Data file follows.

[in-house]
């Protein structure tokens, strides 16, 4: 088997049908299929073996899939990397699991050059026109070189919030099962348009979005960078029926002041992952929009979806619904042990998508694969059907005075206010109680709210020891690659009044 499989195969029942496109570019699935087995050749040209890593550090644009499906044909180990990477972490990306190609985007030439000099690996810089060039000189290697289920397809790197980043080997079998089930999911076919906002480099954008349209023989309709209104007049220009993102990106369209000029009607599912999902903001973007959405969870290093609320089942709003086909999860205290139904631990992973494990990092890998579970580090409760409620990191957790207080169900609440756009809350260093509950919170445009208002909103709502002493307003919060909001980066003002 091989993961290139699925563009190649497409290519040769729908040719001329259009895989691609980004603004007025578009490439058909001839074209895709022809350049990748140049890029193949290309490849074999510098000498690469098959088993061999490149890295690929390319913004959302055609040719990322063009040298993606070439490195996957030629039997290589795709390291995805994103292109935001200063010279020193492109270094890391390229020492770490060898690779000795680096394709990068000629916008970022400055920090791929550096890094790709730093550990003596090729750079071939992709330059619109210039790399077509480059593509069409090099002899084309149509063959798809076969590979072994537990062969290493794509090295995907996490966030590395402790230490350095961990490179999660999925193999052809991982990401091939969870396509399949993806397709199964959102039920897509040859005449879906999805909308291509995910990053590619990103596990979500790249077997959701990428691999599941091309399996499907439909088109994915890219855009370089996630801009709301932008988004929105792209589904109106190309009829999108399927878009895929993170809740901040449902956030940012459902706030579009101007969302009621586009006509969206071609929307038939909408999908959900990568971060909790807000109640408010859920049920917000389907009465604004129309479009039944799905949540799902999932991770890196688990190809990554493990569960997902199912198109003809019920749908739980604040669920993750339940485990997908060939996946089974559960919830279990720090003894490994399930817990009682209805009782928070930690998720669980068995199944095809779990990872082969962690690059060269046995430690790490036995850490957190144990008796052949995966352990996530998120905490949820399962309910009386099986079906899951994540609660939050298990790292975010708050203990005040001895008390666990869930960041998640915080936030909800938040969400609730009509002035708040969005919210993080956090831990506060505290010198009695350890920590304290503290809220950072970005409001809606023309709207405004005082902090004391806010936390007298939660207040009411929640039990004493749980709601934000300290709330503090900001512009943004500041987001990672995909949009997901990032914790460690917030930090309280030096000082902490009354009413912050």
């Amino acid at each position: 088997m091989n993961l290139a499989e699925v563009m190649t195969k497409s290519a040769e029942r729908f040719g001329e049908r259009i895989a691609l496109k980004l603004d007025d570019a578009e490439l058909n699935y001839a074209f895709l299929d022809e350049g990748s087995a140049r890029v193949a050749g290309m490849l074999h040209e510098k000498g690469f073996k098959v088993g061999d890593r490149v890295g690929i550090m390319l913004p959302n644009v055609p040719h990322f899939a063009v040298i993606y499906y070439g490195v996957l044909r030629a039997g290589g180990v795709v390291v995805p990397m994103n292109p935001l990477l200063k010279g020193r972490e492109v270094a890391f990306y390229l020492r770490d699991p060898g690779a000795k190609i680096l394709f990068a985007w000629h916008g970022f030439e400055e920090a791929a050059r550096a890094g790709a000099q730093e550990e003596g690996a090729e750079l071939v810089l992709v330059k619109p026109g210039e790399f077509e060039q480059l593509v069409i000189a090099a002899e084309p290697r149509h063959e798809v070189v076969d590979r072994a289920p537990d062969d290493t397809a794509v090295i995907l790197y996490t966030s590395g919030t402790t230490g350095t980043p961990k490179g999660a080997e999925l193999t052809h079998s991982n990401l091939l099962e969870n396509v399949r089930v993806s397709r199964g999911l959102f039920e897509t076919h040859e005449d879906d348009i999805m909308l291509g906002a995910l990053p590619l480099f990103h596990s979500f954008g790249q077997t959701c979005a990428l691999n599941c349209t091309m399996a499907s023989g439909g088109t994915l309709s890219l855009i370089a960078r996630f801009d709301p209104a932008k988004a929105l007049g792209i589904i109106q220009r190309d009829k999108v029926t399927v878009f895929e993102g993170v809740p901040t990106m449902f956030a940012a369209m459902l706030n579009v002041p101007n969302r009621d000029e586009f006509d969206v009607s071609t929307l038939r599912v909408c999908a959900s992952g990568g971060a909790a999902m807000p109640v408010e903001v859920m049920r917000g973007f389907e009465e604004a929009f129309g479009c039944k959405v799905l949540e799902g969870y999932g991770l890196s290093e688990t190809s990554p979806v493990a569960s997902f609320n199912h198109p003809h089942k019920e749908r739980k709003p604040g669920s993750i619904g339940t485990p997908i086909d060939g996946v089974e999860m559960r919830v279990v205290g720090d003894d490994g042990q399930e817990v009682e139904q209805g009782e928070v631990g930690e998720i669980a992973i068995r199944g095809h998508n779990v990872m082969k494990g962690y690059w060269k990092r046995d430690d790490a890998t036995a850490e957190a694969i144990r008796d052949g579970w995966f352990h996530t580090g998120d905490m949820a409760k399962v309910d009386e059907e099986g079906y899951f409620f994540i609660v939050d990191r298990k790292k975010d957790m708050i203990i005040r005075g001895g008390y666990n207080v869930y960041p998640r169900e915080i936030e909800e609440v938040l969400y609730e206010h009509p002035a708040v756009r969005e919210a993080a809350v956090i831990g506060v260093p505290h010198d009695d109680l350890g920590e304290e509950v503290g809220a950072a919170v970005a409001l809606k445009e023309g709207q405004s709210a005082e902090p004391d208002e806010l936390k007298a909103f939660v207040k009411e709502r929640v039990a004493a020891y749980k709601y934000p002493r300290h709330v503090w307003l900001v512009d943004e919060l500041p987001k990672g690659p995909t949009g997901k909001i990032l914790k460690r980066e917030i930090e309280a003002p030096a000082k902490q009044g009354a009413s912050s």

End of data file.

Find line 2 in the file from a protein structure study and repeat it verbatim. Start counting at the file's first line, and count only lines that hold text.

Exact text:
């Protein structure tokens, strides 16, 4: 088997049908299929073996899939990397699991050059026109070189919030099962348009979005960078029926002041992952929009979806619904042990998508694969059907005075206010109680709210020891690659009044 499989195969029942496109570019699935087995050749040209890593550090644009499906044909180990990477972490990306190609985007030439000099690996810089060039000189290697289920397809790197980043080997079998089930999911076919906002480099954008349209023989309709209104007049220009993102990106369209000029009607599912999902903001973007959405969870290093609320089942709003086909999860205290139904631990992973494990990092890998579970580090409760409620990191957790207080169900609440756009809350260093509950919170445009208002909103709502002493307003919060909001980066003002 091989993961290139699925563009190649497409290519040769729908040719001329259009895989691609980004603004007025578009490439058909001839074209895709022809350049990748140049890029193949290309490849074999510098000498690469098959088993061999490149890295690929390319913004959302055609040719990322063009040298993606070439490195996957030629039997290589795709390291995805994103292109935001200063010279020193492109270094890391390229020492770490060898690779000795680096394709990068000629916008970022400055920090791929550096890094790709730093550990003596090729750079071939992709330059619109210039790399077509480059593509069409090099002899084309149509063959798809076969590979072994537990062969290493794509090295995907996490966030590395402790230490350095961990490179999660999925193999052809991982990401091939969870396509399949993806397709199964959102039920897509040859005449879906999805909308291509995910990053590619990103596990979500790249077997959701990428691999599941091309399996499907439909088109994915890219855009370089996630801009709301932008988004929105792209589904109106190309009829999108399927878009895929993170809740901040449902956030940012459902706030579009101007969302009621586009006509969206071609929307038939909408999908959900990568971060909790807000109640408010859920049920917000389907009465604004129309479009039944799905949540799902999932991770890196688990190809990554493990569960997902199912198109003809019920749908739980604040669920993750339940485990997908060939996946089974559960919830279990720090003894490994399930817990009682209805009782928070930690998720669980068995199944095809779990990872082969962690690059060269046995430690790490036995850490957190144990008796052949995966352990996530998120905490949820399962309910009386099986079906899951994540609660939050298990790292975010708050203990005040001895008390666990869930960041998640915080936030909800938040969400609730009509002035708040969005919210993080956090831990506060505290010198009695350890920590304290503290809220950072970005409001809606023309709207405004005082902090004391806010936390007298939660207040009411929640039990004493749980709601934000300290709330503090900001512009943004500041987001990672995909949009997901990032914790460690917030930090309280030096000082902490009354009413912050």